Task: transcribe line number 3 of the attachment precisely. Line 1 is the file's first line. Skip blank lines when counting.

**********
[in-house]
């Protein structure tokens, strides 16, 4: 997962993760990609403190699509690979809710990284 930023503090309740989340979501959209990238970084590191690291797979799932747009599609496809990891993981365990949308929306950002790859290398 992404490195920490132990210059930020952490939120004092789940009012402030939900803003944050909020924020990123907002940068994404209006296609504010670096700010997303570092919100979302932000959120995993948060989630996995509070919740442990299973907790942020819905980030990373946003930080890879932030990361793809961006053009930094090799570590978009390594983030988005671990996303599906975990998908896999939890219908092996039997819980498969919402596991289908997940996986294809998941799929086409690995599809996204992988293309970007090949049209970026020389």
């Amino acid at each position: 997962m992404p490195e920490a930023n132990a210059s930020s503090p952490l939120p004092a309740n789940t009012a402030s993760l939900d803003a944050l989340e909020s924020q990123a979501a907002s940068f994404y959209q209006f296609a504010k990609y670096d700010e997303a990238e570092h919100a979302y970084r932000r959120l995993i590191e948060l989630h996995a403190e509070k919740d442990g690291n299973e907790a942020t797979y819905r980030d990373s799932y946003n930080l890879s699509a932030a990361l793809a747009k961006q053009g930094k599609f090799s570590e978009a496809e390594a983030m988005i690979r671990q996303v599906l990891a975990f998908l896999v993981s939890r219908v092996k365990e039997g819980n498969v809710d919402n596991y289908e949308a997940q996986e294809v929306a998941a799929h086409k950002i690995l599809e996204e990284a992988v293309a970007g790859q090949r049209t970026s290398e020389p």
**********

């Amino acid at each position: 997962m992404p490195e920490a930023n132990a210059s930020s503090p952490l939120p004092a309740n789940t009012a402030s993760l939900d803003a944050l989340e909020s924020q990123a979501a907002s940068f994404y959209q209006f296609a504010k990609y670096d700010e997303a990238e570092h919100a979302y970084r932000r959120l995993i590191e948060l989630h996995a403190e509070k919740d442990g690291n299973e907790a942020t797979y819905r980030d990373s799932y946003n930080l890879s699509a932030a990361l793809a747009k961006q053009g930094k599609f090799s570590e978009a496809e390594a983030m988005i690979r671990q996303v599906l990891a975990f998908l896999v993981s939890r219908v092996k365990e039997g819980n498969v809710d919402n596991y289908e949308a997940q996986e294809v929306a998941a799929h086409k950002i690995l599809e996204e990284a992988v293309a970007g790859q090949r049209t970026s290398e020389p």